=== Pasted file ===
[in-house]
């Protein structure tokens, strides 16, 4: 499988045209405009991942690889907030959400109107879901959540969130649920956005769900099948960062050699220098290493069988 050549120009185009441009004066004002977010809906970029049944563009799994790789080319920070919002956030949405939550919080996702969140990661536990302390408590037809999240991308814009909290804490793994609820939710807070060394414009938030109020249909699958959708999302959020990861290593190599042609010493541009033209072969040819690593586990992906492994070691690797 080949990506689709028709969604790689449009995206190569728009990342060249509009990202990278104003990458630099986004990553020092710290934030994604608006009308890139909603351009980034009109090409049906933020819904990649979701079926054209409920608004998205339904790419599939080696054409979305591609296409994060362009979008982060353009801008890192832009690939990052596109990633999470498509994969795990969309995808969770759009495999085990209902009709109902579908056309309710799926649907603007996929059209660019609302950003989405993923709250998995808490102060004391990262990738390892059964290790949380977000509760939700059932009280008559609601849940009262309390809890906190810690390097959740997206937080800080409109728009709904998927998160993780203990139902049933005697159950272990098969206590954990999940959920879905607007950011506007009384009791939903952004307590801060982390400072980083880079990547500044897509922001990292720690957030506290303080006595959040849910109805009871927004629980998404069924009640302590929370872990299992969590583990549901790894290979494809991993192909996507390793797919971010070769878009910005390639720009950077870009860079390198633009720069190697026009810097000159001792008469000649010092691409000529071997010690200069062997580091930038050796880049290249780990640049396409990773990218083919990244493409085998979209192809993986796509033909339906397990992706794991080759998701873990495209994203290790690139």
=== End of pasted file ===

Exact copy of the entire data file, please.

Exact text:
[in-house]
């Protein structure tokens, strides 16, 4: 499988045209405009991942690889907030959400109107879901959540969130649920956005769900099948960062050699220098290493069988 050549120009185009441009004066004002977010809906970029049944563009799994790789080319920070919002956030949405939550919080996702969140990661536990302390408590037809999240991308814009909290804490793994609820939710807070060394414009938030109020249909699958959708999302959020990861290593190599042609010493541009033209072969040819690593586990992906492994070691690797 080949990506689709028709969604790689449009995206190569728009990342060249509009990202990278104003990458630099986004990553020092710290934030994604608006009308890139909603351009980034009109090409049906933020819904990649979701079926054209409920608004998205339904790419599939080696054409979305591609296409994060362009979008982060353009801008890192832009690939990052596109990633999470498509994969795990969309995808969770759009495999085990209902009709109902579908056309309710799926649907603007996929059209660019609302950003989405993923709250998995808490102060004391990262990738390892059964290790949380977000509760939700059932009280008559609601849940009262309390809890906190810690390097959740997206937080800080409109728009709904998927998160993780203990139902049933005697159950272990098969206590954990999940959920879905607007950011506007009384009791939903952004307590801060982390400072980083880079990547500044897509922001990292720690957030506290303080006595959040849910109805009871927004629980998404069924009640302590929370872990299992969590583990549901790894290979494809991993192909996507390793797919971010070769878009910005390639720009950077870009860079390198633009720069190697026009810097000159001792008469000649010092691409000529071997010690200069062997580091930038050796880049290249780990640049396409990773990218083919990244493409085998979209192809993986796509033909339906397990992706794991080759998701873990495209994203290790690139």